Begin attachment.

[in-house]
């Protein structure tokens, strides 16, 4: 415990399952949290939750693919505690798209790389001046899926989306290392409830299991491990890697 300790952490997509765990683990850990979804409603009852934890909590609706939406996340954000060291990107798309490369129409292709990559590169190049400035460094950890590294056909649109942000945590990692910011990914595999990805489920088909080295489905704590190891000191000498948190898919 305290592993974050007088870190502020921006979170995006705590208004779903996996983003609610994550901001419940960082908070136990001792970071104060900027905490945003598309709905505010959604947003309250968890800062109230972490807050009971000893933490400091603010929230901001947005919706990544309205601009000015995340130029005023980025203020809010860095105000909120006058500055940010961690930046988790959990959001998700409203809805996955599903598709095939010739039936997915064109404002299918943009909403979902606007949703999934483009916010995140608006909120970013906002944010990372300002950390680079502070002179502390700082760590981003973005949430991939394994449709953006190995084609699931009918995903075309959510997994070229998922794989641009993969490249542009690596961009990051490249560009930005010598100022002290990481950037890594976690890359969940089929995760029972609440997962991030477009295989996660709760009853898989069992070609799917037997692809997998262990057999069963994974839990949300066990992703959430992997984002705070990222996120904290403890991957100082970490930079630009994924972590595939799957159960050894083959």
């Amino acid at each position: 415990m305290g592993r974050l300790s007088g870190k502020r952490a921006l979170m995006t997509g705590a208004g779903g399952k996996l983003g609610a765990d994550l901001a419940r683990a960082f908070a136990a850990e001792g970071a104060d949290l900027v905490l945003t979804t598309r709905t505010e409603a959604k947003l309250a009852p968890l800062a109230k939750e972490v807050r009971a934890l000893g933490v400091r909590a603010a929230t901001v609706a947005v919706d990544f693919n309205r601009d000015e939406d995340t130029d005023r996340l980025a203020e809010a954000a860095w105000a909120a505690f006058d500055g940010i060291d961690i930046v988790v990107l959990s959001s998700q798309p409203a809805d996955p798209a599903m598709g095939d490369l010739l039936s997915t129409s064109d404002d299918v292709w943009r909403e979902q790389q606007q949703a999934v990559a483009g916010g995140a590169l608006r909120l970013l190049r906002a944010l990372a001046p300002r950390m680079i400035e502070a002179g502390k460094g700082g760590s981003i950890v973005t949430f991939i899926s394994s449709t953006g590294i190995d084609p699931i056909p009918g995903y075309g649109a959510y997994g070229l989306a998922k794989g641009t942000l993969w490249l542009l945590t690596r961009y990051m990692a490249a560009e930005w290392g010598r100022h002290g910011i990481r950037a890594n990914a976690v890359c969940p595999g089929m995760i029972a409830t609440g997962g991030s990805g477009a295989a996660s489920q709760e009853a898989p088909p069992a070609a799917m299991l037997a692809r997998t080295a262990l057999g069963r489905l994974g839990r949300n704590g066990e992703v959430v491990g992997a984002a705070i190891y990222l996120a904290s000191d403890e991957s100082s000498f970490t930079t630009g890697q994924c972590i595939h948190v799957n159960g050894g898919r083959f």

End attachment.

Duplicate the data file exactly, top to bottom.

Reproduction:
[in-house]
């Protein structure tokens, strides 16, 4: 415990399952949290939750693919505690798209790389001046899926989306290392409830299991491990890697 300790952490997509765990683990850990979804409603009852934890909590609706939406996340954000060291990107798309490369129409292709990559590169190049400035460094950890590294056909649109942000945590990692910011990914595999990805489920088909080295489905704590190891000191000498948190898919 305290592993974050007088870190502020921006979170995006705590208004779903996996983003609610994550901001419940960082908070136990001792970071104060900027905490945003598309709905505010959604947003309250968890800062109230972490807050009971000893933490400091603010929230901001947005919706990544309205601009000015995340130029005023980025203020809010860095105000909120006058500055940010961690930046988790959990959001998700409203809805996955599903598709095939010739039936997915064109404002299918943009909403979902606007949703999934483009916010995140608006909120970013906002944010990372300002950390680079502070002179502390700082760590981003973005949430991939394994449709953006190995084609699931009918995903075309959510997994070229998922794989641009993969490249542009690596961009990051490249560009930005010598100022002290990481950037890594976690890359969940089929995760029972609440997962991030477009295989996660709760009853898989069992070609799917037997692809997998262990057999069963994974839990949300066990992703959430992997984002705070990222996120904290403890991957100082970490930079630009994924972590595939799957159960050894083959």
């Amino acid at each position: 415990m305290g592993r974050l300790s007088g870190k502020r952490a921006l979170m995006t997509g705590a208004g779903g399952k996996l983003g609610a765990d994550l901001a419940r683990a960082f908070a136990a850990e001792g970071a104060d949290l900027v905490l945003t979804t598309r709905t505010e409603a959604k947003l309250a009852p968890l800062a109230k939750e972490v807050r009971a934890l000893g933490v400091r909590a603010a929230t901001v609706a947005v919706d990544f693919n309205r601009d000015e939406d995340t130029d005023r996340l980025a203020e809010a954000a860095w105000a909120a505690f006058d500055g940010i060291d961690i930046v988790v990107l959990s959001s998700q798309p409203a809805d996955p798209a599903m598709g095939d490369l010739l039936s997915t129409s064109d404002d299918v292709w943009r909403e979902q790389q606007q949703a999934v990559a483009g916010g995140a590169l608006r909120l970013l190049r906002a944010l990372a001046p300002r950390m680079i400035e502070a002179g502390k460094g700082g760590s981003i950890v973005t949430f991939i899926s394994s449709t953006g590294i190995d084609p699931i056909p009918g995903y075309g649109a959510y997994g070229l989306a998922k794989g641009t942000l993969w490249l542009l945590t690596r961009y990051m990692a490249a560009e930005w290392g010598r100022h002290g910011i990481r950037a890594n990914a976690v890359c969940p595999g089929m995760i029972a409830t609440g997962g991030s990805g477009a295989a996660s489920q709760e009853a898989p088909p069992a070609a799917m299991l037997a692809r997998t080295a262990l057999g069963r489905l994974g839990r949300n704590g066990e992703v959430v491990g992997a984002a705070i190891y990222l996120a904290s000191d403890e991957s100082s000498f970490t930079t630009g890697q994924c972590i595939h948190v799957n159960g050894g898919r083959f």